The events at Harris Scarfe in the early 2000s suggest that the organization's corporate governance practices were less than ideal. This is particularly because Harris Scarfe's financial statements showed that its directors were not committed to the principles underpinning best practices in corporate governance. The lack of best practices in corporate governance at Harris Scarfe can be attributed to poor relationship between the firm's board and other corporate shareholders, the lack of independence of its auditors, and inefficient corporate culture.
Good corporate governance or best practices in corporate governance are usually directed by essential principles. These principles are normally geared towards helping the government and regulatory agencies to analyze and enhance the legal, organizational, and dogmatic framework for corporate governance. Moreover, they focus on the financial and non-financial publicly traded companies as part of developing good corporate governance across organizations. Good corporate governance is in turn a crucial element in enhancing economic efficiency and improving growth as well as boosting investor confidence.
Notably, corporate governance basically incorporates a set of relationships between an organization's management, its board, shareholders, and other stakeholders. Consequently, this aspect provides the framework with which the objectives of an organization are developed and the means for achieving them and evaluating performance are established ("OECD Principles of Corporate Governance," 2004). An organization corporate governance practices are usually affected by the relationships among participants in its governance system, particularly controlling and individual shareholders. The other crucial participants in a firm's corporate governance include its employees and other stakeholders. The relationships between these participants and their interactions vary widely and are subject to the law and regulation, voluntary adaptation, and market forces.
Some of the most important and common principles of good corporate governance include establishing the foundation for efficient corporate governance framework, promotion and protection of shareholders' rights and major ownership functions, and the equitable treatment of shareholders. The other principles include understanding the role of stakeholders in corporate governance, the responsibilities of the board, and ensuring timely and accurate disclosure.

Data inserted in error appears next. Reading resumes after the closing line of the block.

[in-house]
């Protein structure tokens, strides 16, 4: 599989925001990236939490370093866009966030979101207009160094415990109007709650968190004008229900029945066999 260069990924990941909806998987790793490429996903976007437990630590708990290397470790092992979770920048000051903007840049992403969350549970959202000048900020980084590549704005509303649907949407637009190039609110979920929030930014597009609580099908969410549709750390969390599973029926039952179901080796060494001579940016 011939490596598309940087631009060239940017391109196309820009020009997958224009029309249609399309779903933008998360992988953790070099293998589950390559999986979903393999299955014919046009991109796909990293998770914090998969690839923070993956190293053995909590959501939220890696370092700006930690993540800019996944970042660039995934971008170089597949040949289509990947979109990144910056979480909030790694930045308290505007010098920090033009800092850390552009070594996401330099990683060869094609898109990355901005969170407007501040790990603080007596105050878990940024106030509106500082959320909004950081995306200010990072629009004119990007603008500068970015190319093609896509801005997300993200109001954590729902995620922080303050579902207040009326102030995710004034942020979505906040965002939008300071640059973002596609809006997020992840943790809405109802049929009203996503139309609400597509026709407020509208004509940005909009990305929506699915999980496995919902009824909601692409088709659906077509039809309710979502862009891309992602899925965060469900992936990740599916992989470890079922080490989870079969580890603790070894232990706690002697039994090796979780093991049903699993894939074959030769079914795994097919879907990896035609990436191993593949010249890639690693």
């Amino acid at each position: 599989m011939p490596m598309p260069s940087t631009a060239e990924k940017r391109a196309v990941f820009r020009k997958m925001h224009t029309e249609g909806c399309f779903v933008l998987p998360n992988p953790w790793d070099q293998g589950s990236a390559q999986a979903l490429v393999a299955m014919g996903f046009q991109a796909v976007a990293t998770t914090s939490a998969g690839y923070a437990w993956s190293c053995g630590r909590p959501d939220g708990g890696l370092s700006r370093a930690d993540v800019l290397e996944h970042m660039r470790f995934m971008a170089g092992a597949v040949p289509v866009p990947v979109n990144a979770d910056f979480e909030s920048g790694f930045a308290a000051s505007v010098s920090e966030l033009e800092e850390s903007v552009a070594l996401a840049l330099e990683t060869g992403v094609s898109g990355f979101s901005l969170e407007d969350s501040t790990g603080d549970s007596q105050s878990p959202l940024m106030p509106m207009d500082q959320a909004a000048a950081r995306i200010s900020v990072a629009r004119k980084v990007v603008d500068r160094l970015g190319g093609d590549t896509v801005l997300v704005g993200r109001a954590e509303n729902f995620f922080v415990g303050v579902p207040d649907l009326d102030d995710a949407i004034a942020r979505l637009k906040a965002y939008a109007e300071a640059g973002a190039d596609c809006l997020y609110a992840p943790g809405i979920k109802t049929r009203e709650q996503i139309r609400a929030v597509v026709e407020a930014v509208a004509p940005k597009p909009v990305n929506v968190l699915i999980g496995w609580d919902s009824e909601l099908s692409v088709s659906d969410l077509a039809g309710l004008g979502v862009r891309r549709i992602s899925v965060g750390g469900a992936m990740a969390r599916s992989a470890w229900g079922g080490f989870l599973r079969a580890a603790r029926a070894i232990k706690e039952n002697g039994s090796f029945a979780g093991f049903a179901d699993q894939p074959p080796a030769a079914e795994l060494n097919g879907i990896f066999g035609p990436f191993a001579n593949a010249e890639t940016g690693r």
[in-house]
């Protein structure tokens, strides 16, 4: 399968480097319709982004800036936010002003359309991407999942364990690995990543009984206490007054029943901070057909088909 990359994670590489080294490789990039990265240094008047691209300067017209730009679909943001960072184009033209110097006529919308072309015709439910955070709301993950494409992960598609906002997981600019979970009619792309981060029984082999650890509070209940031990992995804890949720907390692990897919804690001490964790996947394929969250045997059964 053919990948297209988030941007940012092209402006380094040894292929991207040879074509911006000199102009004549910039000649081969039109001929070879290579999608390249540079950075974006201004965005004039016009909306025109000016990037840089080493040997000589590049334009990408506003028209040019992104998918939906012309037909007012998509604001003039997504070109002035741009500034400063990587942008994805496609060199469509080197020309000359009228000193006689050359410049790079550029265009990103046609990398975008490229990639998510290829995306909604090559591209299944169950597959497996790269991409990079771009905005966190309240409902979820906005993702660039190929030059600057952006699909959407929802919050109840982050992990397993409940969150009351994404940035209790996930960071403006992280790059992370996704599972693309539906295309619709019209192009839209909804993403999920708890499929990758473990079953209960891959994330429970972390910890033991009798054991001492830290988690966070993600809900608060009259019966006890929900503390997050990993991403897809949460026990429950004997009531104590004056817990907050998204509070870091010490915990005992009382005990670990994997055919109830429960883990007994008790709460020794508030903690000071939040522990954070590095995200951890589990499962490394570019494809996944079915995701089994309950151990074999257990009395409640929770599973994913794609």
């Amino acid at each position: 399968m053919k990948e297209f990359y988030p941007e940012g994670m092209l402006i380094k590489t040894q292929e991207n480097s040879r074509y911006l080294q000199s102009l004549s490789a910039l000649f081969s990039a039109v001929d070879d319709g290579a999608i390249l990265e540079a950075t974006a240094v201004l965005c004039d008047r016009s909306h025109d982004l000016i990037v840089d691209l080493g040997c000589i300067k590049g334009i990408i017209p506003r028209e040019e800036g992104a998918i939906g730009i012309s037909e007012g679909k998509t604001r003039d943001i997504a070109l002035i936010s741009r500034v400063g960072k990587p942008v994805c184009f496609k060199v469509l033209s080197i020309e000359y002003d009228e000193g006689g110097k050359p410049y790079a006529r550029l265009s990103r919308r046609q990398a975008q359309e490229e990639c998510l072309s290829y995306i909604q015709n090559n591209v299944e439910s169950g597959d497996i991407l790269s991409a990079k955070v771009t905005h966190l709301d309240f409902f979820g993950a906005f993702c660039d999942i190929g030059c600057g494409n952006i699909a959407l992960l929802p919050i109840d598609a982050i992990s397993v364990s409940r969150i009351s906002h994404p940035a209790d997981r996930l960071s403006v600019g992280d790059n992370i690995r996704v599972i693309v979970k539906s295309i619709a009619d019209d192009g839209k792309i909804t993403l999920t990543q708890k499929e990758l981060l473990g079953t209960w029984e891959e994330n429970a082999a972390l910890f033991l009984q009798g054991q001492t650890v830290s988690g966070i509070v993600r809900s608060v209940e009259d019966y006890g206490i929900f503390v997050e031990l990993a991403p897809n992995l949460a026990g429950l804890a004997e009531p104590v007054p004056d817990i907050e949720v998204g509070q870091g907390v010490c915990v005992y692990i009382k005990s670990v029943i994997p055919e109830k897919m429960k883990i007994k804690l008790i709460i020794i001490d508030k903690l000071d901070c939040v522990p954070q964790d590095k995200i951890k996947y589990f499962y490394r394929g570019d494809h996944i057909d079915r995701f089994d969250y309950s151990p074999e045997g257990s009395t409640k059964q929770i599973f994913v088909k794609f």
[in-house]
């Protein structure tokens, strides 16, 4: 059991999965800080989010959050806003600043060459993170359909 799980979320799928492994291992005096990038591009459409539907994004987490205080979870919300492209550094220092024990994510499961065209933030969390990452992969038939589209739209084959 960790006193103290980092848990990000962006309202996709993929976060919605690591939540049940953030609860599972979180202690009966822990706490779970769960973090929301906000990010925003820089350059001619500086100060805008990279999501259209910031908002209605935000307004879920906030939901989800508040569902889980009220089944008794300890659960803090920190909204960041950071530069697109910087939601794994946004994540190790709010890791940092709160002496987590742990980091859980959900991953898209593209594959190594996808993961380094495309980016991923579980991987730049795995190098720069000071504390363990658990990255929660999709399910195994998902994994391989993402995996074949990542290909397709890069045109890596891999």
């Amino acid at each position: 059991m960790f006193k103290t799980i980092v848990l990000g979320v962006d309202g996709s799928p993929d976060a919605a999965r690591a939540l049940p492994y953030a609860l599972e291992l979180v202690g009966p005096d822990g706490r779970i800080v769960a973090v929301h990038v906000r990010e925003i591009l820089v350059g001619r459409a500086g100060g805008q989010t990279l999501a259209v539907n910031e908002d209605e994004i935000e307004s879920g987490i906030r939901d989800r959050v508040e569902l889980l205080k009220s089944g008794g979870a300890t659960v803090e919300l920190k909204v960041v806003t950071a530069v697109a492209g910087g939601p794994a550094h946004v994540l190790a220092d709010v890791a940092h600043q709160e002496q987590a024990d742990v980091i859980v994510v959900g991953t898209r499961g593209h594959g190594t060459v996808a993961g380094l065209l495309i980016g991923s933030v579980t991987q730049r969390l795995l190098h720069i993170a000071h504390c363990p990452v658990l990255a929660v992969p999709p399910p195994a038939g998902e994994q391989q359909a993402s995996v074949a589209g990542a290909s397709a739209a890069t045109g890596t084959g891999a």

An organization should establish an efficient corporate governance structure that promotes transparent and efficient markets, shows the separation of responsibilities across the regulatory, supervisory, and enforcement authorities, and is consistent with the rule of law. The framework should also provide the framework for facilitating and protecting the exercise of the rights of shareholders. As a result, all the company's shareholders should have equitable treatment and have the opportunity to receive effective redress for violation of their rights. Through mutual agreements or by law, the framework needs to recognize stakeholders' rights and encourage active cooperation in sustainability of the organization's business operations and practices. The corporate governance framework should also provide strategic guidance of the firm, efficient evaluation of management by the board, and accountability of the board to the firm and the shareholders. The final important aspect of the corporate governance framework is associated with disclosure and transparency on all materials about the organization such as its ownership, governance, performance, and financial status.
Deficiencies in Harris Scarfe's Corporate Governance:
The corporate failure of Harris Scarfe is associated with some deficiencies in some areas of corporate governance and violation of the important principles in corporate governance. Some of the major areas with deficiencies in the corporate governance system include & #8230;
Decisions by the Senior Management:
One of the major reasons for the collapse of Harris Scarfe is some of the decisions taken by the firm's senior management. First, as previously discussed, the company's Chief Financial Officer directed the accountant to falsify accounts as part of efforts to conceal the illegal practices. Secondly, the former Chief Operating Officer stated that he knew he was offering false financial reports to its board prior to the collapse in 2001 ("Harris Scarfe," 2005). It's evident that the company's top executives collaborated in making decisions towards accounting irregularities and presentation of wrong financial reports. In addition, Harris Scarfe senior management also collaborated in taking various measures to cover the accounting fraud from the shareholders and…[continue]